In Lurking, Joanne McNeil digs deep and identifies the primary (if sometimes contradictory) concerns of people online: searching, safety, privacy, identity, community, anonymity, and visibility. She charts what it is that brought people online and what keeps us here even as the social equations of digital life—what we’re made to trade, knowingly or otherwise, for the benefits of the internet—have shifted radically beneath us. It is a story we are accustomed to hearing as tales of entrepreneurs and visionaries and dynamic and powerful corporations, but there is a more profound, intimate story that hasn’t yet been told.

Doesn’t that sound amazingly interesting? I can’t wait to review/read it and share it here with you all.

Book Review – Under Lying by Janelle Harris

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This book can be found here on Goodreads and here on Amazon

This book covers the following topics and/or genres – Fiction / Thriller / Suspense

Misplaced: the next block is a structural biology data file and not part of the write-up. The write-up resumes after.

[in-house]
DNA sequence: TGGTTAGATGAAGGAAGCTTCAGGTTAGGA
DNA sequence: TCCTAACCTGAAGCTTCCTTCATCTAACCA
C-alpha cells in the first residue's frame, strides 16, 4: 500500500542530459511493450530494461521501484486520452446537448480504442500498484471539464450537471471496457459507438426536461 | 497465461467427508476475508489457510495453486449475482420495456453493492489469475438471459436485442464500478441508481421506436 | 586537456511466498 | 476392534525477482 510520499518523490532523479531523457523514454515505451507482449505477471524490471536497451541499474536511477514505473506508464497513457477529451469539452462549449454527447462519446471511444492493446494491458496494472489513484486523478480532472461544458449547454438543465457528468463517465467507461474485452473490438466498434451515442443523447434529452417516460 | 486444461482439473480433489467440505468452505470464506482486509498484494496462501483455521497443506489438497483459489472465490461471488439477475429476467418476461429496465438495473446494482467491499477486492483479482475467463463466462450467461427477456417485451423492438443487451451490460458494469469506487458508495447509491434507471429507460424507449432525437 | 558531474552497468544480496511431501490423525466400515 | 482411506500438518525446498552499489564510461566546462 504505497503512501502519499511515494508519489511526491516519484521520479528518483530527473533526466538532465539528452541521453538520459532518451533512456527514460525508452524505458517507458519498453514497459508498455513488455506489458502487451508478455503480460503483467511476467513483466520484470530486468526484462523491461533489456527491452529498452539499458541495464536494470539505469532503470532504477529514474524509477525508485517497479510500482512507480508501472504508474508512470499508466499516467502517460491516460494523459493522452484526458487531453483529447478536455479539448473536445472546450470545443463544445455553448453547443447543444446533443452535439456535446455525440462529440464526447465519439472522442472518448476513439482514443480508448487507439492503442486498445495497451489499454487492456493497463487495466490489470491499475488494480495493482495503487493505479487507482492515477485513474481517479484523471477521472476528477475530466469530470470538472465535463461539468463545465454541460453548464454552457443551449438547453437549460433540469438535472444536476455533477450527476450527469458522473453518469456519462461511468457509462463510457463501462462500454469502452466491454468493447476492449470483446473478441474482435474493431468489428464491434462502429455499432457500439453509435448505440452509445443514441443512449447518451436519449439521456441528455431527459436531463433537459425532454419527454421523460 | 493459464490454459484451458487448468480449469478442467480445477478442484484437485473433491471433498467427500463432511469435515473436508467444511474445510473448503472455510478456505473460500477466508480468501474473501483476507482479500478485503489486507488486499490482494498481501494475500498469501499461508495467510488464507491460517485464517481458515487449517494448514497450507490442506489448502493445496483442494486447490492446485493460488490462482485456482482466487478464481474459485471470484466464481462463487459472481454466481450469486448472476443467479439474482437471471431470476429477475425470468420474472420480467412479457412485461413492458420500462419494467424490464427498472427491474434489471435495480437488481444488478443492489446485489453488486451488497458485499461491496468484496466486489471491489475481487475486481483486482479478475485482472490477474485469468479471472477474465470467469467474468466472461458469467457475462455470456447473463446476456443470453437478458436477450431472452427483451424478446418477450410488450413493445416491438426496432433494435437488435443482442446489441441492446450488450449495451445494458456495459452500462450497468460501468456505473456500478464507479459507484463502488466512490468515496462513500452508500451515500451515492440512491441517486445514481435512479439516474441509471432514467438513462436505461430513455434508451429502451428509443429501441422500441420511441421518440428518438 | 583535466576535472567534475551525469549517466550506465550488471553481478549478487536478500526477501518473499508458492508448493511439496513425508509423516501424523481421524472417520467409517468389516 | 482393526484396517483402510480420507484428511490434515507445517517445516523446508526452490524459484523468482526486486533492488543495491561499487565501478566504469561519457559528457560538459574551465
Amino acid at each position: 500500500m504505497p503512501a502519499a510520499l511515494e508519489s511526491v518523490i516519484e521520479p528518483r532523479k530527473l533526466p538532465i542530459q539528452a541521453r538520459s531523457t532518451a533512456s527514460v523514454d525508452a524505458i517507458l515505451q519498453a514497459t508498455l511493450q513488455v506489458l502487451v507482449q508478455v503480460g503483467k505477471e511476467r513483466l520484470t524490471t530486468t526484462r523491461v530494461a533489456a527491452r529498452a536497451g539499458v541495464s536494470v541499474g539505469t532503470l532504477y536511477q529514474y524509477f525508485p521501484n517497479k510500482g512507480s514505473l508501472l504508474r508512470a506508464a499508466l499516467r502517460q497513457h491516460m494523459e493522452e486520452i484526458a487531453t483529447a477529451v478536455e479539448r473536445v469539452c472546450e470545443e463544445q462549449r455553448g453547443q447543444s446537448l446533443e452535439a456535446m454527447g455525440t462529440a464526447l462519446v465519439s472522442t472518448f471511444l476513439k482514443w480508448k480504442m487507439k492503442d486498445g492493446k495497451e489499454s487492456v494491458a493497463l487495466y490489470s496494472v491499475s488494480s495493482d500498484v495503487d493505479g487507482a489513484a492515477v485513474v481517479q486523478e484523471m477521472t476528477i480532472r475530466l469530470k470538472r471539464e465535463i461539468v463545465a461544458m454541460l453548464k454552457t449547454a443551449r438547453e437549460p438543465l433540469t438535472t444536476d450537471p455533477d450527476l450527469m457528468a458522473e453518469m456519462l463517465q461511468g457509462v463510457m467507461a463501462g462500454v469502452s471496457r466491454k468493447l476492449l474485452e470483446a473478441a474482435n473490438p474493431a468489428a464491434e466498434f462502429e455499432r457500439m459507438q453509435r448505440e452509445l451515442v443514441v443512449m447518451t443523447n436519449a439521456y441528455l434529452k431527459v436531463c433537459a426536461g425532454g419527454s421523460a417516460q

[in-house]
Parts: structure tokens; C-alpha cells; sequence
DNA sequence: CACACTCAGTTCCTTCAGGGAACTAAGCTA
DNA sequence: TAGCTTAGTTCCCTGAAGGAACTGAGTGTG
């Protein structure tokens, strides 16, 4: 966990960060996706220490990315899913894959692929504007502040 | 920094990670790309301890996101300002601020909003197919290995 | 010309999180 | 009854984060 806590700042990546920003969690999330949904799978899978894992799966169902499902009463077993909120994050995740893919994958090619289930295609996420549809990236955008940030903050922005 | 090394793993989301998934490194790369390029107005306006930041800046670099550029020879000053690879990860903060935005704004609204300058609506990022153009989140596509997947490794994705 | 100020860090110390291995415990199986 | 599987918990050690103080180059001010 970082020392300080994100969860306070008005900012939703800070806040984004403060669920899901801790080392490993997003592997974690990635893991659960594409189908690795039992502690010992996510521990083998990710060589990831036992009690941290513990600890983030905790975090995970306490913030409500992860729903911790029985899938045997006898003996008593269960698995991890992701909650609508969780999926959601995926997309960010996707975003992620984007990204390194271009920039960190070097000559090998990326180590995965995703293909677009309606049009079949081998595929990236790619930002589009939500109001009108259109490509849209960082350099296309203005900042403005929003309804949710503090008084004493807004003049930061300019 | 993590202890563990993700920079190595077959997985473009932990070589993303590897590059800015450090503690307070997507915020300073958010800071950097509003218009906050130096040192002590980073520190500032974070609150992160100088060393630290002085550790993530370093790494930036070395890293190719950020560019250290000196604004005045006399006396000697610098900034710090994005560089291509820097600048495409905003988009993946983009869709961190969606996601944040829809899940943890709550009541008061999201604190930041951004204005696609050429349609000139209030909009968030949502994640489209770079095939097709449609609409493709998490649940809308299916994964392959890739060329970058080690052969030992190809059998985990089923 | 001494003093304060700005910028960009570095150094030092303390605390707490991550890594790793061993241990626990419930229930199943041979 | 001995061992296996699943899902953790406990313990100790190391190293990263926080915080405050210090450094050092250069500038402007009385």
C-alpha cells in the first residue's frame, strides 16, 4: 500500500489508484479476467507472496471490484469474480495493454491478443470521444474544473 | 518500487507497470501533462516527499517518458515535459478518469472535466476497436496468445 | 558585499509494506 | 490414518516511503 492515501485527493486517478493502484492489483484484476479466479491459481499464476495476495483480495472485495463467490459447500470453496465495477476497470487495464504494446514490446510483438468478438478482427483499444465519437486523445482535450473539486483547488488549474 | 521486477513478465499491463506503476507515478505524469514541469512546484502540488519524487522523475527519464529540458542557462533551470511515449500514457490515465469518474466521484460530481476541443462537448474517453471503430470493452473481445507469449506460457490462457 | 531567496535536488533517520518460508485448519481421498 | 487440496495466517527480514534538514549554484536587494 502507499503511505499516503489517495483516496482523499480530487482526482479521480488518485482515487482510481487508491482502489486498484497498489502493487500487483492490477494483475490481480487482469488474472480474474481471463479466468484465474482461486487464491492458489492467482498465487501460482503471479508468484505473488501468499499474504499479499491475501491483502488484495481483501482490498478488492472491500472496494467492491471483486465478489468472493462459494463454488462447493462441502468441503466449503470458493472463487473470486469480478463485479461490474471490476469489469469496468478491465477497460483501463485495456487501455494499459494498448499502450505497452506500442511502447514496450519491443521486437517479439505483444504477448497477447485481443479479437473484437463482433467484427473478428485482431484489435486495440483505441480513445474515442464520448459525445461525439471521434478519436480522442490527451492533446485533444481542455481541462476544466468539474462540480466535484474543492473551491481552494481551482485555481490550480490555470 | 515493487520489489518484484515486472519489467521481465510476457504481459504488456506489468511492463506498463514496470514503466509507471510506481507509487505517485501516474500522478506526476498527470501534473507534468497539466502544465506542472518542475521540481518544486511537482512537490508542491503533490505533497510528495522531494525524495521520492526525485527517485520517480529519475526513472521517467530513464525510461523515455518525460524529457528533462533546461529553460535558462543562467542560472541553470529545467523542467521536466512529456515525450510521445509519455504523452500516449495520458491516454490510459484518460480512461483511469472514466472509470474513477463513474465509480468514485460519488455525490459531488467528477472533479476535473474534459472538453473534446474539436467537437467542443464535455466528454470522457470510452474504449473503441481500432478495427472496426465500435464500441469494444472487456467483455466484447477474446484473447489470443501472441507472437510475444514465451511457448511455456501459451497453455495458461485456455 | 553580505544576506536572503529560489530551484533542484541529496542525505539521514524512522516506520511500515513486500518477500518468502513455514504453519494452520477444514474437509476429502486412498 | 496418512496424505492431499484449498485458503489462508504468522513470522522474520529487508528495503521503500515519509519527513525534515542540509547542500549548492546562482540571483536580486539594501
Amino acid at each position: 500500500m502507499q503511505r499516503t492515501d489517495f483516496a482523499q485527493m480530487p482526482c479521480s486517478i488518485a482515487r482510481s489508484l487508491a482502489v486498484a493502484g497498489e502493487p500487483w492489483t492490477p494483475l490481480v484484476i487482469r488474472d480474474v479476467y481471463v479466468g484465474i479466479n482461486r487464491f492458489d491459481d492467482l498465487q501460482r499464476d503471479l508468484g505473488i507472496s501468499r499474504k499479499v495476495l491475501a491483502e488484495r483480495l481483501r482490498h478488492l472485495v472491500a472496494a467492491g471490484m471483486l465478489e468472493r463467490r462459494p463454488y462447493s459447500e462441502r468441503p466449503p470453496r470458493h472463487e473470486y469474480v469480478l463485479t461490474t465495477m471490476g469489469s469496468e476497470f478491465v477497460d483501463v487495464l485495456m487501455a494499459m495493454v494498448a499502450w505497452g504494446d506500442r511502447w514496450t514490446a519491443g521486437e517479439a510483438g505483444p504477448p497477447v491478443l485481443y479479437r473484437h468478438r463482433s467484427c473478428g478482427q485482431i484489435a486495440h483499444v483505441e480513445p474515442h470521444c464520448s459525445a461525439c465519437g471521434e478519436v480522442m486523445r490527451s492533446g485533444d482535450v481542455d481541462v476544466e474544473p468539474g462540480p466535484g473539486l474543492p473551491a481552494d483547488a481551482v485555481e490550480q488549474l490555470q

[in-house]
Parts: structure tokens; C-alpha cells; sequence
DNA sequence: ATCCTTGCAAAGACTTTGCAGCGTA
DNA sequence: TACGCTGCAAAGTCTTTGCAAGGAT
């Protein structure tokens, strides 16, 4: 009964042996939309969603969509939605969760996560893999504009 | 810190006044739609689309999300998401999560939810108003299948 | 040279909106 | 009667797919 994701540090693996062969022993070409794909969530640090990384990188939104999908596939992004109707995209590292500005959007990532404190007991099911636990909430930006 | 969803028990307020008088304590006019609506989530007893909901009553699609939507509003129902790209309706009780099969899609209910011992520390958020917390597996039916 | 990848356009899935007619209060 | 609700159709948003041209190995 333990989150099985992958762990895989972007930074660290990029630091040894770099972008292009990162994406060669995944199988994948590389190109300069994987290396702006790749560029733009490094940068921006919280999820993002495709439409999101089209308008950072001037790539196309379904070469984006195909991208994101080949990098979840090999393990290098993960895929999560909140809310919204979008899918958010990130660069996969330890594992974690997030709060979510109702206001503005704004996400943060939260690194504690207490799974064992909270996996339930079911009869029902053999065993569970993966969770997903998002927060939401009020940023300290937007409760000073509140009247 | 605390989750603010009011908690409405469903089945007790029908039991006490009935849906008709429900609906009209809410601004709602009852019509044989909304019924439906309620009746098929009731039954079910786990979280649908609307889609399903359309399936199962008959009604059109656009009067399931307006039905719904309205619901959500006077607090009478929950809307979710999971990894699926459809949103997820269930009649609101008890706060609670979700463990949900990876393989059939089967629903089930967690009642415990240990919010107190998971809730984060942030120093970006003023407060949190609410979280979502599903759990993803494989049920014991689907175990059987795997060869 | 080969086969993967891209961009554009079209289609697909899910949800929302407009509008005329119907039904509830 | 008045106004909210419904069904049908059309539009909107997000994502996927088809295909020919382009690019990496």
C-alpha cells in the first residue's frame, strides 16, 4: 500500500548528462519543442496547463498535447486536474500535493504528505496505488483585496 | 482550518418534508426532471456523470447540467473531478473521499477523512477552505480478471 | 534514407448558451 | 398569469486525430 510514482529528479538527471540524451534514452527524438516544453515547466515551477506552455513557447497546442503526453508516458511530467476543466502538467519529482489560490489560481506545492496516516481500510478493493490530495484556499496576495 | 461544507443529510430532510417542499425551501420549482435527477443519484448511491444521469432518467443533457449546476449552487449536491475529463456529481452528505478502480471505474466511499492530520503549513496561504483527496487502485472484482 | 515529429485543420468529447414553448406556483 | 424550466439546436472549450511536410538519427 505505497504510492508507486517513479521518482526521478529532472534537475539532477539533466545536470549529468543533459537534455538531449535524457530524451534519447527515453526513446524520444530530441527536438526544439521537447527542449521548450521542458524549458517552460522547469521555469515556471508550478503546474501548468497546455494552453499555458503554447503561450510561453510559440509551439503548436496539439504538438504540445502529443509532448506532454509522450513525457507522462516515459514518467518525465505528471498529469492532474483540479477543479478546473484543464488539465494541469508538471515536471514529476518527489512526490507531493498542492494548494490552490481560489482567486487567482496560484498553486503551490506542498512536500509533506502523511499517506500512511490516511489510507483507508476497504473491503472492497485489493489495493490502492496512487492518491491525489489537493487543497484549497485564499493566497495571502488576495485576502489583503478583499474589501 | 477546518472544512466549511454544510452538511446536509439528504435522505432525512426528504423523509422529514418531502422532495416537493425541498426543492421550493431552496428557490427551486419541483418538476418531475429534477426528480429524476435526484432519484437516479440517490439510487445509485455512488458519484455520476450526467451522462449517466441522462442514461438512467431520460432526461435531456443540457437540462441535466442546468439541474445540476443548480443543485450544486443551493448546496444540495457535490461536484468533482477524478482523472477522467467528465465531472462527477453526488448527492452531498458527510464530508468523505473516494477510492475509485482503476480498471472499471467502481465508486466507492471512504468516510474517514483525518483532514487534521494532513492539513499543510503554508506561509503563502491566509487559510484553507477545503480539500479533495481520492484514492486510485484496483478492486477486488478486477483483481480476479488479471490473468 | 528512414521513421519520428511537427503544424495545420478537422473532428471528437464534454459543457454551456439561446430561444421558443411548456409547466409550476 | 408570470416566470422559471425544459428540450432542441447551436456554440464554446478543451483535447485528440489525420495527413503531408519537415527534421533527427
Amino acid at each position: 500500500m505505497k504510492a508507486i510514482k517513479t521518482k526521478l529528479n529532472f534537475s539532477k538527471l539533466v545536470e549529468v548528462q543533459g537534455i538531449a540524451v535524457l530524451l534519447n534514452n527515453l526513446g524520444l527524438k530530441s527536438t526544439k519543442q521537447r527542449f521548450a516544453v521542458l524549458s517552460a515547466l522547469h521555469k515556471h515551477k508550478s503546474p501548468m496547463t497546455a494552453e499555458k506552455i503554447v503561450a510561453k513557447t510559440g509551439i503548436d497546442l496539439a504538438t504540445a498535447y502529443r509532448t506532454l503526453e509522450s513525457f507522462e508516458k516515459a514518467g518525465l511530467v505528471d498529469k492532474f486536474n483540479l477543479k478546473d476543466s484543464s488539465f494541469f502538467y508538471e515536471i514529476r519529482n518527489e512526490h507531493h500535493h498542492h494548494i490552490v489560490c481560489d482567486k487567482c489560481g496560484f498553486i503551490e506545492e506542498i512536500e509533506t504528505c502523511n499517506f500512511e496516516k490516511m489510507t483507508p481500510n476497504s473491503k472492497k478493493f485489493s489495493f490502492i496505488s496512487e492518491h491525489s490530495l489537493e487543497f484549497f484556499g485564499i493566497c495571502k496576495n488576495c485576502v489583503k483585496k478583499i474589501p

Under Lying is a suspense-thriller that focuses on the sudden disappearance of a couple’s little girl. Susan and Paul’s daughter Amelia goes missing during a house-warming party. After Amelia’s disappearance, the relationship between Susan and her husband slowly begins to disintegrate. Paul appears as if he is pointing the finger of blame at Susan and others. There are a lot of moving “parts” at this point in the book, a lot of characters and actions to consider with nothing looking too obvious. Other minor characters are introduced during the party such as Helen, a neighbour that seems friendly and supportive of Susan during the ordeal.